Lyn Gerry's house begins near where the pavement ends on a hilltop overlooking Highland Park. The road is narrow, flanked by leafy green trees and handsome wooden houses. A worn white Honda, dotted with bumper stickers, is parked out front near a jumble of firewood, dozens of empty plastic bottles and a rain-speckled placard that reads, "Bill Clinton = War Criminal." It's a harsh assessment. But then again, in the eyes of the Clinton administration, Gerry is something of a criminal, too. For nearly three years, she's been broadcasting on an unlicensed radio station, a crime she sees as being about as unlawful as pulling the tag off a pillow but one for which the U.S. government has been charging people in unprecedented numbers lately.
"If you want to talk on the radio to people because you have something to say, why shouldn't you?" asks Gerry, echoing the sentiments of the hundreds of illegal "microradio" broadcasters nationwide. Unburdened by concerns about audience share and advertising revenue, these scofflaws broadcast for the sake of the music, or the political views, or the public-interest information they feel commercial radio has ignored.
The result, says Stephen Dunifer, founder of Free Radio Berkeley, flagship of the so-called pirate radio movement, is programming that is "a helluva lot more interesting at the very least. Some of the stuff we've heard [on microradio] sounds pretty stupid. Some of it's lame, some of it's downright brilliant. You get the whole range. Commercial radio is about commodification. It's about squaring off the rough edges and not really presenting a true reality of people's lives."
Little more than a generation ago, young upstarts such as Johnny Rivers or fledgling bands such as the Beach Boys could--and did--drop homemade tapes off at local radio stations, secure in the knowledge that their music would be played. That air time not only helped launch their careers, it popularized new musical genres as well. Today's highly programmed, market-sensitive commercial broadcasters take few such chances with air time. That's where microradio comes in.
If commercial radio reflects popular culture, microradio helps create it. Consider England in the early 1960s, when rock 'n' roll was still considered the devil's music. The button-down BBC largely ignored the new sound, so microbroadcasters paddled out to sea in small boats and, safely outside the reach of British law, beamed rock music back to the island.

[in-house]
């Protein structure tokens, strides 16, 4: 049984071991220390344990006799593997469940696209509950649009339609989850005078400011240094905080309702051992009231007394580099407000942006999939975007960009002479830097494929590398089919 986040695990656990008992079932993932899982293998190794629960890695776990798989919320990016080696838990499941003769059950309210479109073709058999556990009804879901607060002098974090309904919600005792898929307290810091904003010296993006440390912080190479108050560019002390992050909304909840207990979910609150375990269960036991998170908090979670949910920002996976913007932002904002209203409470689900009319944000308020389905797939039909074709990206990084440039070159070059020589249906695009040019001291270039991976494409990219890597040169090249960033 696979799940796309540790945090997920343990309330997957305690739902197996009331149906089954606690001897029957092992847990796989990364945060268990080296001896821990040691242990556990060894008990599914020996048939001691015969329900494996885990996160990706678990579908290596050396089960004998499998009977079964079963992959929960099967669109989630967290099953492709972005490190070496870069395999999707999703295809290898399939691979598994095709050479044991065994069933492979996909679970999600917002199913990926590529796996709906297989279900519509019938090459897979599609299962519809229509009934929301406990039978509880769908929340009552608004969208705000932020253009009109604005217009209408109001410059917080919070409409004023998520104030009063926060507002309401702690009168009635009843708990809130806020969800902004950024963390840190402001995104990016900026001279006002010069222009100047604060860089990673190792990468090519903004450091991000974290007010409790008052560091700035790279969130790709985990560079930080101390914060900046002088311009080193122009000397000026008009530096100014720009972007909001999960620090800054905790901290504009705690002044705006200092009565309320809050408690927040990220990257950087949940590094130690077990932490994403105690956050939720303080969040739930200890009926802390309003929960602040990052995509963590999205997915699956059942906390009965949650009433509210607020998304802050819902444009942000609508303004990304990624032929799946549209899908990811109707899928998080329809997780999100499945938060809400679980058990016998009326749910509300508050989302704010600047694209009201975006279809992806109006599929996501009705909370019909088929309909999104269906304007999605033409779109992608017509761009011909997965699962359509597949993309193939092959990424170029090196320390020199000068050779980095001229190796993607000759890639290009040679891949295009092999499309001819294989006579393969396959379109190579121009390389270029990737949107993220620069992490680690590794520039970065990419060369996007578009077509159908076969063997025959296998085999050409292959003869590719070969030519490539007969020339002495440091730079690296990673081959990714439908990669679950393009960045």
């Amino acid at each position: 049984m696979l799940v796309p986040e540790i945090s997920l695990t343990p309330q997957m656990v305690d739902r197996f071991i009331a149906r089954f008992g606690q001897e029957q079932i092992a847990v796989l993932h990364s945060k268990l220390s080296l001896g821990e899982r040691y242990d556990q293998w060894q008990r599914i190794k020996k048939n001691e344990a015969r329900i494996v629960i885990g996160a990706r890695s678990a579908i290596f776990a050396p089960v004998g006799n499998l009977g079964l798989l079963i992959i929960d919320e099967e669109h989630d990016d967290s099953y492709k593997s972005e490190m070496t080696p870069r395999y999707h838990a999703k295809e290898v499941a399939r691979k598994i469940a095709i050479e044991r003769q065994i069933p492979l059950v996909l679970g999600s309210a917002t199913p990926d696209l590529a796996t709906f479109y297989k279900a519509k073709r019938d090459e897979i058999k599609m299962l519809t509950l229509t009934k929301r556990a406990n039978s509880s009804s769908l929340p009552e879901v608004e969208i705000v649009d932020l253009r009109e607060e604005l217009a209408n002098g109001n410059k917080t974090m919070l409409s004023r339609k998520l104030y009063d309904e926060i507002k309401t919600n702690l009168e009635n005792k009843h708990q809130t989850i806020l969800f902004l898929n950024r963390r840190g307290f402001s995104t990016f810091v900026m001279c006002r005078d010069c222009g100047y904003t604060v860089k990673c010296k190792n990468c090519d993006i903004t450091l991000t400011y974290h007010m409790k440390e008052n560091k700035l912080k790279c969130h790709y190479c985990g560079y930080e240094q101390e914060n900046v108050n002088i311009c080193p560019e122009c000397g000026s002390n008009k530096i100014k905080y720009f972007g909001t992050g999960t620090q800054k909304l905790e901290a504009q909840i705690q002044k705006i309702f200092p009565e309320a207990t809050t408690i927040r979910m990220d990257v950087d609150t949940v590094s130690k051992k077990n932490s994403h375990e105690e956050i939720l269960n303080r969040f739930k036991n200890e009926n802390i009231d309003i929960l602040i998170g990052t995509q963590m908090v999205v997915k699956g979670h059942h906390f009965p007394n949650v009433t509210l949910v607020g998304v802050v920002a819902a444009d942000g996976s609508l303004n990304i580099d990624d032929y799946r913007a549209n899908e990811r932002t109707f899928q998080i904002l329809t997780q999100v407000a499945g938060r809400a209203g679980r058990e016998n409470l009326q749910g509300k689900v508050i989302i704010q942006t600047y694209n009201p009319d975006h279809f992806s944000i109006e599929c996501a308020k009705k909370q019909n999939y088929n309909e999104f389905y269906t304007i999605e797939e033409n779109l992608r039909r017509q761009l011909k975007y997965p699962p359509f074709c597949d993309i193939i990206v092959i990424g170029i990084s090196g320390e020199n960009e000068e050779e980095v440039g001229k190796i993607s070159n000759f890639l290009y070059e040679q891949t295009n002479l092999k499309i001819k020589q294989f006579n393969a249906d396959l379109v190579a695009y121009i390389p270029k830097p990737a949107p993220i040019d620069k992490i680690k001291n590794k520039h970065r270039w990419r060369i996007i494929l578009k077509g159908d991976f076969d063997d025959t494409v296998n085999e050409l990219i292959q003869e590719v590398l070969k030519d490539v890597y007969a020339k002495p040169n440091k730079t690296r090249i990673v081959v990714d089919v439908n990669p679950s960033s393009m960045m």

Similar scenes play out across America today. In suburban Detroit, both Norman Andresen, founder of Storm Records, and coffeehouse owner Caleb Grayson favor music that lacks the mass appeal necessary to attract a major record label, which means they have virtually no chance of reaching mainstream radio. Andresen wants a low-power station to play that kind of independent music, while Grayson wants to broadcast from his cafe, home to local bands like the Eastern European folk rock group Immigrant Suns, who will never rise above the club circuit without radio air time.
The '90s were heady days for radio renegades, largely, they say, because commercial radio's blatant drive for profits made programming bland. As the number of pirate radio stations increased, so did the attention they received from the commercial industry and government regulators. The Federal Communications Commission began cracking down last year because microradio signals, however weak, can interfere with the much stronger signals of licensed stations. That overlap is precisely why the government began assigning frequencies and licensing stations in the 1930s.
Recently, however, the FCC also moved in an entirely new direction. In a step fiercely opposed by the National Assn. of Broadcasters and most of its 6,600 TV and radio broadcast members, the FCC has proposed a rule change that would grant licenses to microbroadcasters, making room even in crowded markets like Los Angeles. If the change is approved, hundreds of new microradio stations would be given spots on the dial legally.
What this all means for listeners and American popular culture is a bit unsettling. If the microradio movement is stamped out by government enforcement, many artists and political and community activists will lose places to nurture their talents and beliefs. Yet if the FCC legalizes microbroadcasters, the effect could be quite the opposite--but just as extreme. The swelling numbers of microbroadcasters would fragment the market and, just as cable TV changed the face of television, would segment the audience and erode the notion of a "popular culture" based on broadly shared tastes.
Either way, radio's enormous role in defining popular culture is about to change forever.